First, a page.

• zonation show that the majority of vertical zonation is amongst sessile organisms, including gastropods (Lalli and Parsons 1993). The zonation of gastropods is of particular interest because these organisms fulfill important ecological roles from grazers and scavengers to carnivores, and they also inhabit a large range of habitats. (Sturm et al and Suominen 2006). They can be found anywhere from outside in the grass of ones garden to deep down on the ocean floor (Sturm et al and Suominen 2006). Gastropods are also abundant and easy to collect, making them good organisms to observe and manipulate in lab. In Moorea, French Polynesia, two species of gastropods are prevalent along the rocky intertidal shores (Salvat and Rives 1984). Morula granulata (Muricidae) and Nerita plicata (Neritidae) are both widely found on Moorea. Previously in gastropod distribution studies on French Polynesia, there were few N.plicata and M.granulata species (Augustin 1999 and Wilson 2009). However, upon personal observation, both species were found to be abundant. Nerita plicata, is an herbivorous snail found along the rocks of the upper limits of the intertidal zone (Frey 2008), while Morula granulata is a slow carnivorous snail found in rock crevices submerged in water in the lower parts of the intertidal region (Devi et al 1987). There is an apparent vertical zonation between these two species of gastropods found along the same rocky intertidal shore. The purpose of this study was to explore in detail the spatial variation of Nerita plicata and Morula granulata. Easy to manipulate and abundant, these two species were ideal to study and understand zonation patterns along the intertidal shore. However, no studies have been done on why these two specific species are found in different zones of the intertidal coast. The following explanation were tested: (1) there is a shore level shell size gradient for each species (2) each species desiccates at different rates, with Morula granulata desiccating at a faster rate than Nerita plicata, (3) each species has different resistance to flow, the Nerita plicata is more resistant to stronger currents and higher flow rates than the Morula granulata.

    METHODS

    Study site

    Nerita plicata and Morula granulata individuals were observed and collected at three different sites in Moorea French Polynesia (149°50’W and 17°30’S). The three sites were chosen because they each had conglomerate platforms. The first site was located at the public beach of Temae (17°29'53.58"S, 149°45'40.46"W), the second at the motu Tiahura (149°54’43”W 17° 29’15 S), and the third at pineapple beach (17°33’50.16”S 149°51’58.05”W) (Fig. 1). Each site was chosen because of the presence and abundance of each species, additionally making the collection of these gastropods for experiments possible. The sites each had an intertidal zone composed of rock, coral and coral rubble.

    FIG. 1. Map of Moorea, French Polynesia with study sites shown. Map from the support and services of UC Berkeley’s Geospatial Innovation Facility (GIF). Gif.berkeley.edu

    Study Organisms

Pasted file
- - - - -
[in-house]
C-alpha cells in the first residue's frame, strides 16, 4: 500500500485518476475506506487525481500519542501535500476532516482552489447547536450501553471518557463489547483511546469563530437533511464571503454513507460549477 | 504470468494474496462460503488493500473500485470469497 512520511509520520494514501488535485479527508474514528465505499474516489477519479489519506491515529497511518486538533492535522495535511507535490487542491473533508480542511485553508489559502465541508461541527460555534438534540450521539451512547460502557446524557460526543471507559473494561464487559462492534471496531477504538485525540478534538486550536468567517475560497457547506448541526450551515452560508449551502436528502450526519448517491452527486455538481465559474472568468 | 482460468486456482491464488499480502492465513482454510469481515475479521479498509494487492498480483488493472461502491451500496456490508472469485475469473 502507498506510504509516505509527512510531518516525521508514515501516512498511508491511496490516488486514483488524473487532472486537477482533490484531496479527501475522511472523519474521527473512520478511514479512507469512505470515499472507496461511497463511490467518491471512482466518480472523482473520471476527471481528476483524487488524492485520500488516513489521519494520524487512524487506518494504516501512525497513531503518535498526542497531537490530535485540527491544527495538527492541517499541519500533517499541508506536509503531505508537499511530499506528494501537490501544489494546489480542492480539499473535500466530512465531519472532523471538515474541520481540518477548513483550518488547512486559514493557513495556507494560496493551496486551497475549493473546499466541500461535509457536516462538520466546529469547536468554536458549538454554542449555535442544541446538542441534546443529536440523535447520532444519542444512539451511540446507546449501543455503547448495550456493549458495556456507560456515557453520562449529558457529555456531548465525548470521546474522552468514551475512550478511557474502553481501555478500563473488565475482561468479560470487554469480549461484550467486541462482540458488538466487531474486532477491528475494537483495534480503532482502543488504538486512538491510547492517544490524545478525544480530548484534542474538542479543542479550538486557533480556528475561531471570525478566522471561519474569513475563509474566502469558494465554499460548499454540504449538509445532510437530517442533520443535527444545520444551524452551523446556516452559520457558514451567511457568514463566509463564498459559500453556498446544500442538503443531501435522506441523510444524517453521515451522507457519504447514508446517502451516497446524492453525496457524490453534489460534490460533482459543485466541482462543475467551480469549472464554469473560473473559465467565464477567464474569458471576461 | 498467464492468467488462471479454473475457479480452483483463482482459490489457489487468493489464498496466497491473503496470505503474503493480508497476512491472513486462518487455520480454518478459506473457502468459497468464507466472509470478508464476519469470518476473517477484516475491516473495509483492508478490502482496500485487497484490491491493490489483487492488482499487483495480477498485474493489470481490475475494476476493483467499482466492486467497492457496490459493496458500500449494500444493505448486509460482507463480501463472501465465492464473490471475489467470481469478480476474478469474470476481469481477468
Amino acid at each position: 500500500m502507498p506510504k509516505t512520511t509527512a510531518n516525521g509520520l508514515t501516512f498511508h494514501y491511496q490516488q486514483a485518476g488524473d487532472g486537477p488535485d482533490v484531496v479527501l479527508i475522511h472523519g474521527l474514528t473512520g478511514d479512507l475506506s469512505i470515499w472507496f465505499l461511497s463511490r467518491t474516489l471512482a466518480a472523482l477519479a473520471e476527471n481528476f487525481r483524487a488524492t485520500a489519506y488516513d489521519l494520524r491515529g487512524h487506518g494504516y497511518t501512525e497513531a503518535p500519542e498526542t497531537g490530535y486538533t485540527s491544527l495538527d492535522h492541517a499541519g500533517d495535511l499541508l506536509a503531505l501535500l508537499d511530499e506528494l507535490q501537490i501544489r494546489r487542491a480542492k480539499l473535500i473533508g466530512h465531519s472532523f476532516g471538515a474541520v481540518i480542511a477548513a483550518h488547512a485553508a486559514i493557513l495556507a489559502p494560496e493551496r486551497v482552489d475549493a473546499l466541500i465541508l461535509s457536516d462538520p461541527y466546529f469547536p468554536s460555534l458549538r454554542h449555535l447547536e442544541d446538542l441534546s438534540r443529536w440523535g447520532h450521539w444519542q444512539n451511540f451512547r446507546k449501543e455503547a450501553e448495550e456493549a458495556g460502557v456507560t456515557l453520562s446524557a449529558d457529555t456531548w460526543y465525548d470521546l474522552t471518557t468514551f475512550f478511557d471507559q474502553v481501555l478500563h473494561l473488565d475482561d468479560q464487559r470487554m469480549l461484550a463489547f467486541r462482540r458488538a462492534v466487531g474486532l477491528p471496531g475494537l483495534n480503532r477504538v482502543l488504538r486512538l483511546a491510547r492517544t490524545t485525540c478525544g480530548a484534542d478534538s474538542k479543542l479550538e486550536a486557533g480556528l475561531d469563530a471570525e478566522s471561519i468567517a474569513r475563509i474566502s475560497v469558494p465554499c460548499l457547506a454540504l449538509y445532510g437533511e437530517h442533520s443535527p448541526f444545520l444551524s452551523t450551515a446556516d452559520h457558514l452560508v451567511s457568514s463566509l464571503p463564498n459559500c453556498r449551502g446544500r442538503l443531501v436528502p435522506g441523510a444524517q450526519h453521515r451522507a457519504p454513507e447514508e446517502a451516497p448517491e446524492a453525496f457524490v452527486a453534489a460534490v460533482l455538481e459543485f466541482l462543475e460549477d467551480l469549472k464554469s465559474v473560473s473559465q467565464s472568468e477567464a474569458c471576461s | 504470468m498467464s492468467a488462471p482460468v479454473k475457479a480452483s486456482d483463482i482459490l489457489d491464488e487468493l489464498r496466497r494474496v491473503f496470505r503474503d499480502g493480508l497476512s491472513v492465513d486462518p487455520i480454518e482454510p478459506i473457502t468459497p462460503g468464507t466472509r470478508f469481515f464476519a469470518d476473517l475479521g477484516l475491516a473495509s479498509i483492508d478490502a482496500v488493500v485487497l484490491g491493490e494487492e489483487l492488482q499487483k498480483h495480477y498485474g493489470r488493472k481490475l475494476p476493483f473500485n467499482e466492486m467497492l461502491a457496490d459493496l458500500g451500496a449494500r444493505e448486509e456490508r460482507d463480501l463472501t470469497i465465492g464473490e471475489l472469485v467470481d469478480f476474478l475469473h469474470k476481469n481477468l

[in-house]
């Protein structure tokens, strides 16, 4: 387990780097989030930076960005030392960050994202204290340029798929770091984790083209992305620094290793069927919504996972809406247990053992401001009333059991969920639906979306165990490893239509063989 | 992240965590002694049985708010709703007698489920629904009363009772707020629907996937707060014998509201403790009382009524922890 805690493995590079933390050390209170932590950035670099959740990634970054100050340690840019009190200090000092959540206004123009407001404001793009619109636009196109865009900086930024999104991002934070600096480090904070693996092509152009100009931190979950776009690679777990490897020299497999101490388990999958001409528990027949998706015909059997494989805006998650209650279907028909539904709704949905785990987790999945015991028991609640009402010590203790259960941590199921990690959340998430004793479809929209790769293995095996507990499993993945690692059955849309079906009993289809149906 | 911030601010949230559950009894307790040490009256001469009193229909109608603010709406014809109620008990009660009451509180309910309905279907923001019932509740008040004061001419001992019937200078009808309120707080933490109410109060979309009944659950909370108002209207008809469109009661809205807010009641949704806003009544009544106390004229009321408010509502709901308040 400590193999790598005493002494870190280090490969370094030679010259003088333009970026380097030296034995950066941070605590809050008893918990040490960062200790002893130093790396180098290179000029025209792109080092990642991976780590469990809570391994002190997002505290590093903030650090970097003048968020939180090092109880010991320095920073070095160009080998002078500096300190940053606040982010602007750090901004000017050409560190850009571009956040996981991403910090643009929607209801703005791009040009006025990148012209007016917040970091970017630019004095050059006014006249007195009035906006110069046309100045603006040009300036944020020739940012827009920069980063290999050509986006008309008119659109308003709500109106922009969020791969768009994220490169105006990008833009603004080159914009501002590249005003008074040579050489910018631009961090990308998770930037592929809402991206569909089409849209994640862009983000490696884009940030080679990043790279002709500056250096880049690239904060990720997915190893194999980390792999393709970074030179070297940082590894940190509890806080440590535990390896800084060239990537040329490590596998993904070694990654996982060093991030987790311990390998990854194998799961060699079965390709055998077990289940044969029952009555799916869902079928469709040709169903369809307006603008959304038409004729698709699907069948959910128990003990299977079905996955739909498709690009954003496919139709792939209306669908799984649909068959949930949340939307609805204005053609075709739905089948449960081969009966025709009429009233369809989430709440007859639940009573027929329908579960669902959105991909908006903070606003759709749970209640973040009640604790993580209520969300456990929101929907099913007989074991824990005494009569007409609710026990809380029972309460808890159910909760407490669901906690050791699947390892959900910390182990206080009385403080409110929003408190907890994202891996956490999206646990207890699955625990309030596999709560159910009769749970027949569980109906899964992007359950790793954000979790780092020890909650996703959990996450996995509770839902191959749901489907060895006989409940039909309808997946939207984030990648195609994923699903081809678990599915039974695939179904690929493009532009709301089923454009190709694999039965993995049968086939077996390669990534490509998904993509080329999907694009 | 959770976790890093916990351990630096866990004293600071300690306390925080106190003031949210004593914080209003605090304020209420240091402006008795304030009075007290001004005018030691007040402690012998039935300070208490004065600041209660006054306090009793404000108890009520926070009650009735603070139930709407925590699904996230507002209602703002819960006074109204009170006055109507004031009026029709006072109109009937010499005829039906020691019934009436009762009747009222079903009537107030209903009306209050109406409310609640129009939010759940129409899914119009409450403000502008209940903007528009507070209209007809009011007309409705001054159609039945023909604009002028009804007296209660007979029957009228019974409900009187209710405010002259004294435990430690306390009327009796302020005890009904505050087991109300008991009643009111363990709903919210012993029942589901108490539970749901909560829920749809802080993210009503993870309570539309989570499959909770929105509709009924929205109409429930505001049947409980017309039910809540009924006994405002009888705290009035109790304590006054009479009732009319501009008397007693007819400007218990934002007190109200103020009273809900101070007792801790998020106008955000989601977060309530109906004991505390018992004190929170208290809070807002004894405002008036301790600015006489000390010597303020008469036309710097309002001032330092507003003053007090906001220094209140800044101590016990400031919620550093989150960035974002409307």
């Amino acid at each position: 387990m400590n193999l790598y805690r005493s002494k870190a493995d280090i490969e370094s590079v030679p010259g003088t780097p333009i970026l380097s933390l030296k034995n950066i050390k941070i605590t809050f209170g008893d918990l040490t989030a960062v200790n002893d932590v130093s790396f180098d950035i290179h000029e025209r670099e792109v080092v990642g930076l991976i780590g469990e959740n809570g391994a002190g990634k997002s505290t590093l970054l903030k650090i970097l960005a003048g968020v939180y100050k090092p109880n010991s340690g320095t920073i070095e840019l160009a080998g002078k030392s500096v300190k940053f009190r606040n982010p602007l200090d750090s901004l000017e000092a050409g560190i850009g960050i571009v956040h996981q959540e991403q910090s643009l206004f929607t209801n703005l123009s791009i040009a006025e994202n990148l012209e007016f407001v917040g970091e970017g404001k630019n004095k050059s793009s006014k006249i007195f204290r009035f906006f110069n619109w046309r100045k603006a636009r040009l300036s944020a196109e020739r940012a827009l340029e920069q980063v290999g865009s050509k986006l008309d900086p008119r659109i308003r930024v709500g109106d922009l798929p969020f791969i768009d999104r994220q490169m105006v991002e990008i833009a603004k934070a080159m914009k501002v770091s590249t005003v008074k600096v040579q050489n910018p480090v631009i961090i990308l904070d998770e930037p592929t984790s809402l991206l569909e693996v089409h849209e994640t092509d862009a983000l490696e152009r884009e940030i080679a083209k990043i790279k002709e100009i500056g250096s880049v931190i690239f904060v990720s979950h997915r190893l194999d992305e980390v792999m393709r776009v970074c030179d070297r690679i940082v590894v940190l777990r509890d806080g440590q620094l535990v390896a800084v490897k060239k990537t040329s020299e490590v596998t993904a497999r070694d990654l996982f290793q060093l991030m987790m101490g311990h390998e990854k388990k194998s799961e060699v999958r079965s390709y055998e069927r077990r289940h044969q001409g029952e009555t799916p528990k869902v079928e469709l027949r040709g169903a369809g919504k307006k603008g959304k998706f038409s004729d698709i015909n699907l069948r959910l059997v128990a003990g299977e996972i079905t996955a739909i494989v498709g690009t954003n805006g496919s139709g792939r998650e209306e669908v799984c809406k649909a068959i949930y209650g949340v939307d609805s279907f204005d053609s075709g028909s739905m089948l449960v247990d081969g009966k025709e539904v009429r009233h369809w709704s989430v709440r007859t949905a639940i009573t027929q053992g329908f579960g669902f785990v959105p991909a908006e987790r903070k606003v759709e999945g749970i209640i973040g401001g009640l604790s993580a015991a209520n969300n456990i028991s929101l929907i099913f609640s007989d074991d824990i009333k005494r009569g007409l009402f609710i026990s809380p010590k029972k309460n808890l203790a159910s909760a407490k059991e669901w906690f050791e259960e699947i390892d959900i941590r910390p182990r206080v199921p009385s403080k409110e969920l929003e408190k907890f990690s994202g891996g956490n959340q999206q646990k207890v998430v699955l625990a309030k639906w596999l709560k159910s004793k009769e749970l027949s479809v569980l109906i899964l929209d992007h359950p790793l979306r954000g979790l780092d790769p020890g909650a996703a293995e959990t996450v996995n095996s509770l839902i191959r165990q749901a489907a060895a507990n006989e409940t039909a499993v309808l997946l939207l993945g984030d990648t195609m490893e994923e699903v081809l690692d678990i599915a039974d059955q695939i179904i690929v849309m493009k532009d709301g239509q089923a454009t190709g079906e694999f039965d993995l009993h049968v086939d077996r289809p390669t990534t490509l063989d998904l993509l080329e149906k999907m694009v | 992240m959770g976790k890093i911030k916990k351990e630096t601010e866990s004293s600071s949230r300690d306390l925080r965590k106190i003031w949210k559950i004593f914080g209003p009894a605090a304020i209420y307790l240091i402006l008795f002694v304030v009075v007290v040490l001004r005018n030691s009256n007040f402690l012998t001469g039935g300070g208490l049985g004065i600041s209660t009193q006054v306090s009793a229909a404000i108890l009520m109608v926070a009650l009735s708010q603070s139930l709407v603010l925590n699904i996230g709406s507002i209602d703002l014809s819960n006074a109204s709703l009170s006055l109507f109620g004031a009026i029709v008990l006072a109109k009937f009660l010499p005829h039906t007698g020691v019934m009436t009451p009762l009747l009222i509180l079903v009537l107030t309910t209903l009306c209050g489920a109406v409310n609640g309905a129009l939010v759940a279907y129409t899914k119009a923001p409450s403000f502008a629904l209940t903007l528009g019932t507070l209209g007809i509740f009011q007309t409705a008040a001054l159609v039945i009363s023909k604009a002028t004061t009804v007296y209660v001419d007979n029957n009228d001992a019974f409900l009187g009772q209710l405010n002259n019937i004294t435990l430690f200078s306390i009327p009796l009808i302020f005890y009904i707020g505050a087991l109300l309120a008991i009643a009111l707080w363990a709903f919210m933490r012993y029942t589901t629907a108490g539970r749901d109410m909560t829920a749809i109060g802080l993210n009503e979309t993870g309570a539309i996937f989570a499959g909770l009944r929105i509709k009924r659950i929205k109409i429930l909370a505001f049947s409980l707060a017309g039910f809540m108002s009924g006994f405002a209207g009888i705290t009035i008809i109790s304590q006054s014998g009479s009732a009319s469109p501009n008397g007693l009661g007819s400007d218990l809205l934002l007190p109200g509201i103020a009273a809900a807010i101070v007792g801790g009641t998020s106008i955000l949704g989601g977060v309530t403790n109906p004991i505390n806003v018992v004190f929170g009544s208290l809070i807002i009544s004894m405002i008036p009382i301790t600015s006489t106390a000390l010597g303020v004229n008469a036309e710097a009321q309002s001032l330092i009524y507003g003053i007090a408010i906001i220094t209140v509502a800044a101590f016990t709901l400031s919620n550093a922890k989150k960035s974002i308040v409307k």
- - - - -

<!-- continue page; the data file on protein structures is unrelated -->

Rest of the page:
Nerita plicata is a species of intertidal

    gastropod in the Neritidae family. It is an herbivorous snail found in the western Pacific and the Indian oceans (Frey 2008). As an algae grazer it is found on rocks and inside crevices on the upper limits of the intertidal shore (Taylor 1971). Its shell color ranges from cream to rose with black markings on it and

    Temae Motu Tiahura

    Pineapple beach

    Land Reefs

  • its shell is of a globose shape with a water reservoir to retain water (Frey 2008). It is also nocturnal and migrates as the tide changes (Ruwa 1988). This species has been previously studied in Moorea through a Berkeley student in a Nerita of Moorea study (Boyer 1998). However, no studies have been done on its zonation in relation to other genera and species in the intertidal zone of Moorea.

    Morula granulata is a species of intertidal gastropod in the Muricidae family. It is a slow moving carnivorous snail found in the pacific and off of African coasts (Devi 1986). It lives in a variety of habitats, which differ depending on the amount of wave action, tidal fluctuation, exposure periods, rock morphology and environmental conditions (Sarma 1972). In a previous study on intertidal zonation in Aldabra, the M. granulata was found at the lower end of the cliff at the sublittoral fringe (Taylor 1971). M.granulata has previously been studied in French Polynesia in a gastropod distribution survey study, but no studies have been done on the habitats it lives in relation to other species in Moorea.

    Preliminary observations and collections

    At each of the six sites, five 10m transects were performed between October 1st 2012 and November 10th 2012. The width of each transect was 40cm, measured by a 40cm*40cm quadrat continuously shifted for 10m. The number of snails of all species were counted and identified. Shell heights, widths as well as aperture heights and widths of the Nerita plicata and the Morula granulata were recorded. A diagram of the measurements is shown in Appendix A (Fig A). The initial water level as well as the instantaneous current was recorded and each snail that was measured was also given a horizontal distance from the water as well as a vertical distance. The transects at all three sites we